Sunni Vs Shia Difference
“After the Prophet’s (s.a.w.a.) demise, the Muslims were divided into two groups: the caliphate school (Sunnis) and the Ahl al-bayt (as) school (Shias). The caliphate school claimed: After the Prophet’s demise, Allah and His messenger left the leadership of the Ummah (nation) at the discretion of the people. This school maintains that the caliphate till the last Ottoman caliph (died in 1336 A.H., 1924 C.E.) to be in accordance with the Islamic law. They believe that the sources of Islamic Shariah (religious laws) are the Quran, the Prophet’s Sunnah and the Ijtihad (independent judgements) of the prophet’s companions (particularly, the independent judgements of the first three caliphs). Soon after the Prophet’s demise, they were ready to learn the Prophet’s Sunnah from anyone who claimed to be the ‘Sahabi’ i.e., the Prophet’s companion.
The Ahl al-bayt (as) school (Shia) believes: After the Prophet, Allah has appointed twelve guardians to lead the Islamic Ummah and the Prophet (s.a.w.a.) has conveyed this matter to the Ummah in clear and lucid terms. This school believes the true Islamic sources are the Quran and the Prophet’s Sunnah. And after the Prophet’s demise, they receive the Prophet’s Sunnah from his twelve legatees. This school also accepts narration of traditions from the Prophet’s faithful companions.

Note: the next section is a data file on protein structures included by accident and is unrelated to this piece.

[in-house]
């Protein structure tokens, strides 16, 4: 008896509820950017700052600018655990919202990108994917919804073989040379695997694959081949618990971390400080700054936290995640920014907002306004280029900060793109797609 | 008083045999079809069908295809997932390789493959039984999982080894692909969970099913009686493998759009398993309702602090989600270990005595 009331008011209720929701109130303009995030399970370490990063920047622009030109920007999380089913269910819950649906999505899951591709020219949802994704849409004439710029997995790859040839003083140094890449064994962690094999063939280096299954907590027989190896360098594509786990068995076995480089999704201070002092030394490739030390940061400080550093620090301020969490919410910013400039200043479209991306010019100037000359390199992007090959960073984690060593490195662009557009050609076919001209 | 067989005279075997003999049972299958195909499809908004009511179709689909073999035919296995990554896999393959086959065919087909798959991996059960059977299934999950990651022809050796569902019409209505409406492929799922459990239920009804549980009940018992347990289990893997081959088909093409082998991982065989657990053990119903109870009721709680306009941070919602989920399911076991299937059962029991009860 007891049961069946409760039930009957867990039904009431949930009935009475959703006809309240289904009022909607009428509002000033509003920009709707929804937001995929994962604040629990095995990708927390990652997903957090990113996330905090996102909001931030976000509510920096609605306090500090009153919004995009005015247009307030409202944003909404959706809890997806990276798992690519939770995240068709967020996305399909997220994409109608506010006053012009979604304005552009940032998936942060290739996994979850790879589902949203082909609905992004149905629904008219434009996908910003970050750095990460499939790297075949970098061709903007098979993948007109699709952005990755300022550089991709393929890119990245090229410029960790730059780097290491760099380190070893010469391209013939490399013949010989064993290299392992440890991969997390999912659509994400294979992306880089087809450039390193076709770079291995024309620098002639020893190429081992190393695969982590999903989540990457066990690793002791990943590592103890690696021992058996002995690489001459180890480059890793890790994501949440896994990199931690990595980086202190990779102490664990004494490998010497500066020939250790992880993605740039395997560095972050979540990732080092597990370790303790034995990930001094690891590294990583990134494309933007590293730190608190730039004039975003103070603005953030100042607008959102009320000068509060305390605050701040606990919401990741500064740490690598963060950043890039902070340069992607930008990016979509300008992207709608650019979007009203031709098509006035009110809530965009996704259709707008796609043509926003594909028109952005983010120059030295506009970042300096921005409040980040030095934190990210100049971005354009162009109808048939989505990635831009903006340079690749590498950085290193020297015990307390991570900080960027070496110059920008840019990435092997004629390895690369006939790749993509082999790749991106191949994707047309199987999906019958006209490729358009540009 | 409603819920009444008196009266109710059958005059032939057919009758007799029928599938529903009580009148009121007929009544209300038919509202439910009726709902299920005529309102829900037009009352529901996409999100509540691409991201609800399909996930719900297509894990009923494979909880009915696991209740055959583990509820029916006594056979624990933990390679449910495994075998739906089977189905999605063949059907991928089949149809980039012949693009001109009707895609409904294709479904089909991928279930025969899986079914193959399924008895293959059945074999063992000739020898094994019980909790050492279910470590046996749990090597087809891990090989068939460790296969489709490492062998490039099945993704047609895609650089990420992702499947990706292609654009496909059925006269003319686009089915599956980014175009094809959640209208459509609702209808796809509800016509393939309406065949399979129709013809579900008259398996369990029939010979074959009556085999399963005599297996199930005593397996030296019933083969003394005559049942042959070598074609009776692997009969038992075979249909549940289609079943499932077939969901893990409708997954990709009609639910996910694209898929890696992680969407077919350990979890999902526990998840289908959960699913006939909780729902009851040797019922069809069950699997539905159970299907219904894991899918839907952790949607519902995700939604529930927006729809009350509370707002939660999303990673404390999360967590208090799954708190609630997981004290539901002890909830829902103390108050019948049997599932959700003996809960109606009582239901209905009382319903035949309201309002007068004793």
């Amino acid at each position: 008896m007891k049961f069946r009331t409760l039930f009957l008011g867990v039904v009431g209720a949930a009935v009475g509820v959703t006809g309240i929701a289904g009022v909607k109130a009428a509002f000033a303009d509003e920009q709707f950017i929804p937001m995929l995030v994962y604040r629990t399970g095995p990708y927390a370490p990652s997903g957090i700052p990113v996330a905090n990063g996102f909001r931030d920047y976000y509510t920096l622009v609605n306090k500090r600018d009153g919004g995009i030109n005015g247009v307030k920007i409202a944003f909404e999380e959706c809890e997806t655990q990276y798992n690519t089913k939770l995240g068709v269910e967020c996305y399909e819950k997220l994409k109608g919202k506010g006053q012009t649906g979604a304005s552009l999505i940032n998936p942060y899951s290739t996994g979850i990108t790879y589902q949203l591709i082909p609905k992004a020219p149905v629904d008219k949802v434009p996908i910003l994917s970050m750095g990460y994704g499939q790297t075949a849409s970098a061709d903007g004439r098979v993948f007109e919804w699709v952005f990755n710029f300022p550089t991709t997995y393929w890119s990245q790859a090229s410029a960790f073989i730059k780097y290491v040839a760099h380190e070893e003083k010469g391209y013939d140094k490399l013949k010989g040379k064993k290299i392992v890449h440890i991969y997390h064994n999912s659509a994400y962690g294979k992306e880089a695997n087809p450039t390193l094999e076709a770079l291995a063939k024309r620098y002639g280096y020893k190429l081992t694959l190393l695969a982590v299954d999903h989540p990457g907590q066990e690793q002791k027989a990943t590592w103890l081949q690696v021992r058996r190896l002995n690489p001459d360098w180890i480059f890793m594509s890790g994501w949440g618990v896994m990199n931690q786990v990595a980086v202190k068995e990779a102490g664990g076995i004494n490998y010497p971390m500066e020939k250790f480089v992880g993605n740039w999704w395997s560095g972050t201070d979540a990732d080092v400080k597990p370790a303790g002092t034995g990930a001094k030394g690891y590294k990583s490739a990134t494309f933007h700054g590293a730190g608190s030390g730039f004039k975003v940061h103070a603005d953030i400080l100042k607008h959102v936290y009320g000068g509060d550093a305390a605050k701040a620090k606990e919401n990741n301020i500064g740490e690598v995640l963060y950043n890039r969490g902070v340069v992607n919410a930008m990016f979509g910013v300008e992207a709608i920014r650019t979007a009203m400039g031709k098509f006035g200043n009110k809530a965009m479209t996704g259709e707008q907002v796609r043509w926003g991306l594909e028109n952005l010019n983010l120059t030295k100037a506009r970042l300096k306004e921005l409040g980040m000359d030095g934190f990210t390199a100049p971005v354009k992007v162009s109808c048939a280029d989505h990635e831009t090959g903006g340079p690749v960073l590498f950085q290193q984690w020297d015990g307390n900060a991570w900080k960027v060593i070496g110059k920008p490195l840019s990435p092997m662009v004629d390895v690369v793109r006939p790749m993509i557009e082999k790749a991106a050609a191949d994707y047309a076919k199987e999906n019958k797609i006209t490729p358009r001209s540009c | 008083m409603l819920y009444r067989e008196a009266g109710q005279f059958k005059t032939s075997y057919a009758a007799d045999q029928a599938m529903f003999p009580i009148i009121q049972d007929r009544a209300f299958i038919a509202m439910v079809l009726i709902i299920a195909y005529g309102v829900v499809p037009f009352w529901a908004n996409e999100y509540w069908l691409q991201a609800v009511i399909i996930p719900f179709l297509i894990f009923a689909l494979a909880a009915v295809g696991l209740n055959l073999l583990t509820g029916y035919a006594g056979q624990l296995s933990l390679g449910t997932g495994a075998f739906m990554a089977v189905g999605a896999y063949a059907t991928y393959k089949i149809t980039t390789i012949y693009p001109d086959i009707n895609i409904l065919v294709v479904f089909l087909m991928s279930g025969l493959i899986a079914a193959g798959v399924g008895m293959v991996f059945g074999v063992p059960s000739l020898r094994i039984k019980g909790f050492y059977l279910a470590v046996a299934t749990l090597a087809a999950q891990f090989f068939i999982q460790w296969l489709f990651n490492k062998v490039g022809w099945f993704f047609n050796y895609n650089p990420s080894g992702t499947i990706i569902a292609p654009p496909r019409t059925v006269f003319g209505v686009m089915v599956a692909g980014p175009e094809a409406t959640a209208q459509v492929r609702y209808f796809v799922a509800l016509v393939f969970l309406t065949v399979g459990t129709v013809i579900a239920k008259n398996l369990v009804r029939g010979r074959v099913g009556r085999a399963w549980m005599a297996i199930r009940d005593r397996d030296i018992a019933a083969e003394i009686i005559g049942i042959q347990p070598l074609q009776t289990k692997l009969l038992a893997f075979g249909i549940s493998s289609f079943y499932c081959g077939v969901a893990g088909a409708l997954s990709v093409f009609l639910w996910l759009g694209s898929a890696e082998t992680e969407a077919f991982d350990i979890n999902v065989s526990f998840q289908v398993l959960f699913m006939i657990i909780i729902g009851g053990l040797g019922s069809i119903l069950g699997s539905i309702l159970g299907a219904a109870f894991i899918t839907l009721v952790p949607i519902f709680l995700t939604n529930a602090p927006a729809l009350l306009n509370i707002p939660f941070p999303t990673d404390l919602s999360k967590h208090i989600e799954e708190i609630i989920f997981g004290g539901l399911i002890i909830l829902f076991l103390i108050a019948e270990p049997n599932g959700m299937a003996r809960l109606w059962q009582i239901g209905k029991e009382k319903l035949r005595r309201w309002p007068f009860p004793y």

Besides, during the last part of the 40 A H, one group separated from these two schools. It branded the Muslims as infidels and polytheists and attacked them with swords. This group was named the “Khawarij”.
Gradually, the caliphate school divided into various sects the most famous among them being the Mu’tazilah, Asharite and Salafiya (in matters of belief). The Wahabiya sect is an offshoot of the Salafiya sect. And in matters of Ahkam (precepts), the most famous sects in the caliphate school are the Malekiyah, Hanafiya, Shafiya and Hanbali sects.